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Tyrel Hawke named Kootenay’s Best Singer 2014
BRIAN LAWRENCE/Creston Valley Advance
A 25-year-old nurse from Fort Steele was named the region's best vocalist in the final edition of Kootenays' Best Singer, which ran Saturday at the Prince Charles Theatre in Creston.
Tyrel Hawke, who also competed in last year's regional contest, was declared the winner by the evening's three judges, all from Alberta: Canadian County Music Award-winner Duane Steele, musical theatre director Rachelle Sugden and voice instructor Tekarra Roach.
Hawke's rendition of Leonard Cohen's Hallelujah in the first round — "I do just a different twist on the end, which I enjoy," he said — easily took him to the second, and his crowd-pleasing Feeling Good, as covered by Michael Bublé, propelled him into first place.
"All the singers were fantastic," said producer Vern Gorham. "But there is no question that Tyrel brought a bit extra. There is no question that he was also the people's choice, as he was the only singer to get a curtain call."
Hawke previously competed in the 2013 Cranbrook's Best Singer contest, placing in the top two and moving on to the regional contest, held last year in Cranbrook. He landed in the top six, with Nelson's Charlie Pears-Smith taking the top spot.
"I thought I had it in the bag — but I didn't," he said.
Having started taking piano lessons when he was four, and becoming more inspired by a high school teacher's composition class, Hawke was thrilled to take the top spot in the region.
"I've worked really hard at it," Hawke said. "No feeling beats being on the stage."
Fifteen singers performed in this year's regional contest, with the top three from Creston's Best Singer — Cara Waddle, Taya Blackmore and Tamara Leavitt — taking on two from Nelson's Best Singer and 10 others, gleaned from last year's contest. Waddle ended up placing in the top six, with Fernie's Maria Landa placing second and Nelson's Emma Chart coming in third.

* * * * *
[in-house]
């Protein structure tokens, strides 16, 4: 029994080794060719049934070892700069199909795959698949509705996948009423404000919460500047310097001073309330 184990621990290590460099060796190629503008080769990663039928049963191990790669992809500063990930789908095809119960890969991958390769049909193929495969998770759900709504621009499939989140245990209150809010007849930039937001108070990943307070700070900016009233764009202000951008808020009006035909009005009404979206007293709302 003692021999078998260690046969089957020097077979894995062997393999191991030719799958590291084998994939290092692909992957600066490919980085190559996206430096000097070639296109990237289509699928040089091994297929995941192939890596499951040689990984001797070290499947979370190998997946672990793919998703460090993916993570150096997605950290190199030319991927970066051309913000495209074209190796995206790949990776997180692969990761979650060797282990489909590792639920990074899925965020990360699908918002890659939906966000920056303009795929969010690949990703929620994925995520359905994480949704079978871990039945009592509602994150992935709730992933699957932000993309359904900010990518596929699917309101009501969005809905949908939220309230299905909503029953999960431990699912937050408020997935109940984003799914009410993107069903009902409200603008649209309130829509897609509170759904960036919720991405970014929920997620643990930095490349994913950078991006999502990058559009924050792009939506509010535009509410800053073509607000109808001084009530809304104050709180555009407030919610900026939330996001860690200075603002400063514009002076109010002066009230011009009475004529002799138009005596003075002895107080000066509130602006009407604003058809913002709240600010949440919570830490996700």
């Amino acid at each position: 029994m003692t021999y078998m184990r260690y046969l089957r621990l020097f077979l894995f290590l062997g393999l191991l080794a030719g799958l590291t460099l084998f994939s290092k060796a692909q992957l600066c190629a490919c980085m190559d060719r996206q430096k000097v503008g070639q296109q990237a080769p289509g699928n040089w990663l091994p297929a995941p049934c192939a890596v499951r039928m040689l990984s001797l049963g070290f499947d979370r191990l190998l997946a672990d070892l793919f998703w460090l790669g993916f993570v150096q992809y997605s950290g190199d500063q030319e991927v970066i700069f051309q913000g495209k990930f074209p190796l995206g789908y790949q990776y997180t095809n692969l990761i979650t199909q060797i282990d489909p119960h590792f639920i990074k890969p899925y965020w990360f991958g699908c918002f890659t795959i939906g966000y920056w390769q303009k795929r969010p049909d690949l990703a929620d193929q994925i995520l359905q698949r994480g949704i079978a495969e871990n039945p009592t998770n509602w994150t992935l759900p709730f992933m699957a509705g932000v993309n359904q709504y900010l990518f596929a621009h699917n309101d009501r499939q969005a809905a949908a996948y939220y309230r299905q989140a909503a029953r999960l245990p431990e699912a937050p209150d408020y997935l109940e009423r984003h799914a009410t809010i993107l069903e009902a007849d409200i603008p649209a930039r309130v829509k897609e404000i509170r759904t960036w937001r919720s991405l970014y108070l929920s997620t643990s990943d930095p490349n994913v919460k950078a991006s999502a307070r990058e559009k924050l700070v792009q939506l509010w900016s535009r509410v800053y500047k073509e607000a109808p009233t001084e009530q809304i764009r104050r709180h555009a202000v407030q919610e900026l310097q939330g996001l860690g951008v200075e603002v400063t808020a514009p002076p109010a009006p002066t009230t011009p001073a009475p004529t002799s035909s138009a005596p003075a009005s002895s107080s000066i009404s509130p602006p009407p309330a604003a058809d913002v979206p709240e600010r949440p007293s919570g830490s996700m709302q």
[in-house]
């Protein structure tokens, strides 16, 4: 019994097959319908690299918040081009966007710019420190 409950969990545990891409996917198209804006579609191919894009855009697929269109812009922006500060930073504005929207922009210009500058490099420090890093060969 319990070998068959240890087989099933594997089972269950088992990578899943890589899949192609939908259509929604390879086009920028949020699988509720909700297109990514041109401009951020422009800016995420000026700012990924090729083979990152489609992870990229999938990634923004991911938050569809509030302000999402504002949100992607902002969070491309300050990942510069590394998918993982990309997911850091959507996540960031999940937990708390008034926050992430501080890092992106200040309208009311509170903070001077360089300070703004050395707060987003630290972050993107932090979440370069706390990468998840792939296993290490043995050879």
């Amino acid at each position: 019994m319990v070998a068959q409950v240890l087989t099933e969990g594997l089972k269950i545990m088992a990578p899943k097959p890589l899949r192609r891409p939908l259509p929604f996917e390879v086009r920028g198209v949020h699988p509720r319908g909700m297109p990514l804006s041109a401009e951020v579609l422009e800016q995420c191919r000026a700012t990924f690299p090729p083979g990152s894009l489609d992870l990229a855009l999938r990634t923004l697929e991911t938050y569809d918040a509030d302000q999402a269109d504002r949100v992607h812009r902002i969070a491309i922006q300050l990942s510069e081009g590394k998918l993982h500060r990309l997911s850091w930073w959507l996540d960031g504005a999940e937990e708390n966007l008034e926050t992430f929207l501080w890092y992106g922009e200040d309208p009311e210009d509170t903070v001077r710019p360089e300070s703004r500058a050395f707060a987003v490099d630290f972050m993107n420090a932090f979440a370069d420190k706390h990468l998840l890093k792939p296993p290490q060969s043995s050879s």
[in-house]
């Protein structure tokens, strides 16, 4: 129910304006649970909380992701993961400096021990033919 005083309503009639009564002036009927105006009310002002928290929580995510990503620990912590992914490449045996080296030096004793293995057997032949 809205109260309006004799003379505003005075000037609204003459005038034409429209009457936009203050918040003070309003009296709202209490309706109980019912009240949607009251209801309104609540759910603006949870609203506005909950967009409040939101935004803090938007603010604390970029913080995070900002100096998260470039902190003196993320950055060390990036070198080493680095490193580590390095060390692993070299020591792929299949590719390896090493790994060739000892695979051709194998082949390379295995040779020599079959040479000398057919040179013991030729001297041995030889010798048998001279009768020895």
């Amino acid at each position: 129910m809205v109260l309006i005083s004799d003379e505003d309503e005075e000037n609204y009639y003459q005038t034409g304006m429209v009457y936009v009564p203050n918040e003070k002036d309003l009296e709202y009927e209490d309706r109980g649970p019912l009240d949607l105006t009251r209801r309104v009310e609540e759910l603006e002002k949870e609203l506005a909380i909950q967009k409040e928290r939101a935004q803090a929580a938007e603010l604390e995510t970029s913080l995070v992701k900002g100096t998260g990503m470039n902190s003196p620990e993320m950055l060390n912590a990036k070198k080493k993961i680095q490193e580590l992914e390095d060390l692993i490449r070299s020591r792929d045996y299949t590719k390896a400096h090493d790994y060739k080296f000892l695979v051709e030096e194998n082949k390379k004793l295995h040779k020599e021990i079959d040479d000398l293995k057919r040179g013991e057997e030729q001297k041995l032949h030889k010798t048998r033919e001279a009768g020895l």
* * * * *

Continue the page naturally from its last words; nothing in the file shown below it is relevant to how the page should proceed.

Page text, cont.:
Both East Kootenay and West Kootenay contest plans fell through this spring, after Gorham tried to enlist the help of other groups to take on the contest. A new job as a financial advisor has left his with little time to continue the contest series, and he announced that Saturday's would be the last under his leadership, although he would like to see it continue.
"It is a fun event, and allows people of all ages to share their musical abilities," he said. "If someone who was tied to a non-profit, and therefore could qualify for grants from the various foundations, ran this, it could be a great fundraiser.
"There is still a lot of untapped potential for this contest, but it is simply too much for me to do by myself, and it's time for me to move on to hopefully let other more qualified people run with it. But I hope it continues, because I love listening to people sharing their talents."
After holding the regional competition in Crabrook in 2012 and 2013, was pleased to hold the final contest in Creston, back where he started Creston's Best Singer four years ago.
"It was a pleasure to be able to bring some of the great Kootenay talent here to Creston," he said. "Especially since this is my last show, I wanted it to be at home. It gave me a chance to say goodbye around the people and community I care most about. It was an honour and a privilege to be able to do so.
"Also, this is where it all began. It is fitting that this is where it also ended for me."